The best way to postpone (if not avoid) the feeling of post-grad dread is to take a step back and give yourself some time to decompress. For all the tomfoolery that goes on, college is a tough gig, and you wouldn’t be the first person to feel burnt out on commencement day. Whether it’s a week or the whole summer, set yourself a realistic timeframe for how long you can relax before you start seriously job-hunting. Creating this buffer zone between college and the “real world” will pay off in the long run because it will put you in a better place mentally to decide what to do. Here are some ideas for making the most of your down time.
Go skydiving. Not my cup of tea, but if you want to act like the second coming of Dan Cortez, more power to you. I mean, that dude was pretty cool.
Apply to a reality TV show. Ever since they green-lit the return of American Gladiator, those “15 minutes of fame” are being handed out like hot cakes. What do you have to lose (except dignity and the support of your family)?
Read. College is all about books you have to read, whereas post-college is about reading what you want. Who knows, you might even make it past page 50 this time. (To get started, check out our survival guide on Filling up Your Bookshelves.
Travel. The post-gradation trip is a classic move for those who can afford it, and even grads on a tight budget have plenty of options close to home. All of the pieces are in place for a great trip—youth, health, and a celebratory subtext. So why not get cracking on that “50 Places to Visit Before You Die” list?
Learn to cook. Once you’re living alone sans a meal plan, the ability to whip up a fricassee will save big bucks and impress potential mates like the plumage of a peacock. Look into classes offered through the Culinary Institute of America and local organizations, or just start experimenting with Gradspot’s “Recipe of the Week.”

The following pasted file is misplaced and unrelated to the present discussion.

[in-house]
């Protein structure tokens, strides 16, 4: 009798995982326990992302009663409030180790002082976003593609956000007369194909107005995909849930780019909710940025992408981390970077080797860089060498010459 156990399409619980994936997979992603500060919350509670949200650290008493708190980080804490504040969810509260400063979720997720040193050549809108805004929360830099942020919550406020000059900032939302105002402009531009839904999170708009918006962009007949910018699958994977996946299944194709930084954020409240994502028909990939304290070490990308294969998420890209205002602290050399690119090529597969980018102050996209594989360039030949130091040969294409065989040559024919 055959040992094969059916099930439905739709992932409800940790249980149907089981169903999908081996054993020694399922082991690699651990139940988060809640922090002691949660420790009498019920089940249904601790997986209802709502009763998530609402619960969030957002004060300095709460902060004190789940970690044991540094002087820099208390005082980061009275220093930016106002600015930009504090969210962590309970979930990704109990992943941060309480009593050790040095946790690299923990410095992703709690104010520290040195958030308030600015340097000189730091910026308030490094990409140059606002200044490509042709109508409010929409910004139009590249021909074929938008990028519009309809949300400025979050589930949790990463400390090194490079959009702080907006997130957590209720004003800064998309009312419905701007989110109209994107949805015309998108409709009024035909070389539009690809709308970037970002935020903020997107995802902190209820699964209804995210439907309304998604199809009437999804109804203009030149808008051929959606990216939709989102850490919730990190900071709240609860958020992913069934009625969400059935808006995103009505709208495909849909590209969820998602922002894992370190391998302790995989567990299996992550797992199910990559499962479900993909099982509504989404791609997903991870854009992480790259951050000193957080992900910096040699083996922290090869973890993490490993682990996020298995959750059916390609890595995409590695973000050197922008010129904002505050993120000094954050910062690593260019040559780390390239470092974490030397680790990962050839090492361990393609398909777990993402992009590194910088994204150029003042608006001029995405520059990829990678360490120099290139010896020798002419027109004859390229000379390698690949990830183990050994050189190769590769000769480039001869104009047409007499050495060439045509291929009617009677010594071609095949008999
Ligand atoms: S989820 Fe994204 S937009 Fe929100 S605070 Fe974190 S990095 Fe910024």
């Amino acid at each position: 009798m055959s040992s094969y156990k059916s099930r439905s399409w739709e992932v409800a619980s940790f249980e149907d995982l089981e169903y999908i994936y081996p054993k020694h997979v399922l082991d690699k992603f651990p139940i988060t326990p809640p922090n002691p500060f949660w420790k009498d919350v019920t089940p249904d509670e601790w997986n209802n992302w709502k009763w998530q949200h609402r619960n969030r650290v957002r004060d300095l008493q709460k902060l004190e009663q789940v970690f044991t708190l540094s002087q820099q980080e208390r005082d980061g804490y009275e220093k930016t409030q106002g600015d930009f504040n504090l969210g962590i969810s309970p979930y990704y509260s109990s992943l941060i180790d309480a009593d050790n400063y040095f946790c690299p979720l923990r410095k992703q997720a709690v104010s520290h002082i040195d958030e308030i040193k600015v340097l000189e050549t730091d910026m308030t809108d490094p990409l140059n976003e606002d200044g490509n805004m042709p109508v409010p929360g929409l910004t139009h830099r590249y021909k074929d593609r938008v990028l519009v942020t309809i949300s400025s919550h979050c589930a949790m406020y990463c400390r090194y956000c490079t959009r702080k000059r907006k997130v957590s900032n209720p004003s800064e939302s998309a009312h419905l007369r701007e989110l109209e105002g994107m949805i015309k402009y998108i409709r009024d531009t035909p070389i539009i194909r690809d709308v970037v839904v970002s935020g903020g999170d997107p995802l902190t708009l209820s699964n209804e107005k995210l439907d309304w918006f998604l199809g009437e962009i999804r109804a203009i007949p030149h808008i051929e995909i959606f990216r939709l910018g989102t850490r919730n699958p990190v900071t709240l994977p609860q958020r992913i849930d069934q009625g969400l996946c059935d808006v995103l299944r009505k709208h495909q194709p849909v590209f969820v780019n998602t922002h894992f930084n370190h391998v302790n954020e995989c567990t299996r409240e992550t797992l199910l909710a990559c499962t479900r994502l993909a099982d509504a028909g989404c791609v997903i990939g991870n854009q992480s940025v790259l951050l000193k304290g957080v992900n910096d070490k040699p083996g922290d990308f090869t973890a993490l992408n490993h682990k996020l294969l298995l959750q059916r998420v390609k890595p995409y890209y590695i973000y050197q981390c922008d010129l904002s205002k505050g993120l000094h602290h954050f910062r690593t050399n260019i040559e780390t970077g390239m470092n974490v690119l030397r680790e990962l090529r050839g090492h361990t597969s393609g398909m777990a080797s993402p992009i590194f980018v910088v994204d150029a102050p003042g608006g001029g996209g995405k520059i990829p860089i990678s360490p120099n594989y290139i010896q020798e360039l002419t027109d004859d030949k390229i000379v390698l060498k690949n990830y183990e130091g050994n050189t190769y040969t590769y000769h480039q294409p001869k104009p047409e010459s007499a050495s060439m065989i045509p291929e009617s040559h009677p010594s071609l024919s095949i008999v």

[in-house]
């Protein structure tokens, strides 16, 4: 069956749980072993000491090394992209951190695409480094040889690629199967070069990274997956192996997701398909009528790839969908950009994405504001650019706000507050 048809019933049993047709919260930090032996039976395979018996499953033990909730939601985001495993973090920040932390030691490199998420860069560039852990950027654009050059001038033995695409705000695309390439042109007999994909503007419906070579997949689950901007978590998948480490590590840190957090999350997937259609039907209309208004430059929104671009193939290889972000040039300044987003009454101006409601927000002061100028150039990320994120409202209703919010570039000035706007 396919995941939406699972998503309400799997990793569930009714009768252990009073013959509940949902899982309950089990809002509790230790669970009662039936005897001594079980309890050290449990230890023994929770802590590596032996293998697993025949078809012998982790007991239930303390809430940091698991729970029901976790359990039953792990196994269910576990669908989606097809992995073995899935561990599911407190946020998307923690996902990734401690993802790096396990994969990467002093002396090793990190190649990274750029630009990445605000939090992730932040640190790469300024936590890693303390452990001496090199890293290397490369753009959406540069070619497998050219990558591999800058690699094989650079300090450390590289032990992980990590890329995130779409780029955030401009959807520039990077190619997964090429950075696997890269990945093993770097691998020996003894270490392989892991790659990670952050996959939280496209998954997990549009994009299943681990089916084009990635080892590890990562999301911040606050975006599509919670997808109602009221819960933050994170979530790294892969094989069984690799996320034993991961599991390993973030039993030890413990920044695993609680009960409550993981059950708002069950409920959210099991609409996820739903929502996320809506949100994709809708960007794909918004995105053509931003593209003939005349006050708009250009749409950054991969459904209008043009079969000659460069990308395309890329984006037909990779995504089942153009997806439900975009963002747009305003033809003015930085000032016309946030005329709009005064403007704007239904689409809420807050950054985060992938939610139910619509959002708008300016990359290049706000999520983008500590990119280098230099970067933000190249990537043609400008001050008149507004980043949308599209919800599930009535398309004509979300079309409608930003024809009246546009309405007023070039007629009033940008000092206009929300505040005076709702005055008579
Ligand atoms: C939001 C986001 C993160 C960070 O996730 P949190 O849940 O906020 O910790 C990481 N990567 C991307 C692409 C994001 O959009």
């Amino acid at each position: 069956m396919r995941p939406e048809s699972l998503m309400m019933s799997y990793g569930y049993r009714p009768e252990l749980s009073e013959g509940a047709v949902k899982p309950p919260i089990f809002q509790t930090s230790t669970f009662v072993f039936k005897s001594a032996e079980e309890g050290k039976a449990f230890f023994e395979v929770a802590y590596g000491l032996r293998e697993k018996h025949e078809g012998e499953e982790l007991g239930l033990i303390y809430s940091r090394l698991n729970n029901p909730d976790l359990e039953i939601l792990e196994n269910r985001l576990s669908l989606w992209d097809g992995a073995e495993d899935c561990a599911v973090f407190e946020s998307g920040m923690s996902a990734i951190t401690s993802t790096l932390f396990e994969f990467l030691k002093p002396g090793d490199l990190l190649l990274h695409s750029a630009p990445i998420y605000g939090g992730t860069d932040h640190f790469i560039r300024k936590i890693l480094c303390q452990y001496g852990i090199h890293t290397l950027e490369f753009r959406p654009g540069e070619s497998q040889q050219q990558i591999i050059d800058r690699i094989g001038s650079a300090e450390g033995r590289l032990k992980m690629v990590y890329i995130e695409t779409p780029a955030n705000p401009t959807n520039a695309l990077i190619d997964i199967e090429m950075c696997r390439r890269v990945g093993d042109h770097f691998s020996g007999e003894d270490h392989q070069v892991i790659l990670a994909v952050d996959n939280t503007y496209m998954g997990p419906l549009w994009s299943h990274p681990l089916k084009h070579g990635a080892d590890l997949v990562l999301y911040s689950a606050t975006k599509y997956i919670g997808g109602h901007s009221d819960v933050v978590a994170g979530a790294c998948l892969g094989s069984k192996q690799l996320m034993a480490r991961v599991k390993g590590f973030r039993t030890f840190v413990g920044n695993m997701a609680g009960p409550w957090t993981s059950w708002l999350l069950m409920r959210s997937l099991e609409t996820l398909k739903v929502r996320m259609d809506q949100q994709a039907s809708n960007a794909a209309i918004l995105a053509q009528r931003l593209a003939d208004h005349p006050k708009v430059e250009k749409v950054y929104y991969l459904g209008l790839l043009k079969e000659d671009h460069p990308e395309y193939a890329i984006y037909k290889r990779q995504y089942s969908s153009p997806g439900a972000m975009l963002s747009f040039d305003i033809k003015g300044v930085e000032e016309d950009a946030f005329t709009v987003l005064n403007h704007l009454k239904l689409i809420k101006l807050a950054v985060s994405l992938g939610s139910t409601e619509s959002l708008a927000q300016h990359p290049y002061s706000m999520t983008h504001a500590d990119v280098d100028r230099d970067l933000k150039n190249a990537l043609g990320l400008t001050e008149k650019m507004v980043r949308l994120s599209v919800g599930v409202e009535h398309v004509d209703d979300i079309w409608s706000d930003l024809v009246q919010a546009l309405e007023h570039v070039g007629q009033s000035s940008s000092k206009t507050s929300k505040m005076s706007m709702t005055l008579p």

Spend time with your family. Take advantage of the time you can spend with your loved ones now, because tomorrow you might be busy. Or they might be dead. (Only joking.)
Be a kid again. Go home and rekindle all those old feelings you had as a child. Dust off your old Nintendo console. Hit a tennis ball against a wall and pretend it’s Monica Seles. Whatever it takes to get that spring back in your step.
Get in ridiculous shape. Hitting the gym hard is sort of a chach college maneuver favored by dudes who exclusively do upper body and can barely run a mile, but exercise is an easy way to feel better, look better, and motivate yourself to take the next step.
Volunteer. Before you become too “busy” making money for yourself, demonstrate a little of the philanthropic spirit for which you may or may not be famous. Find something that appeals to you personally and get involved. (For ideas, check out VolunteerMatch and Idealist.)
Write a book. Or if writing’s not your thing, pursue anything that you’re passionate about. Record songs, paint pictures, or write the screenplay you’ve been talking about for three years. Now is the time.
BONUS: Get a tattoo: My brother claims this is an awesome idea.
Want more tips, tricks, and top ten lists like this? Then check out The Gradspot.com Guide to Life After College, available as a FREE download at Gradspot.com/book.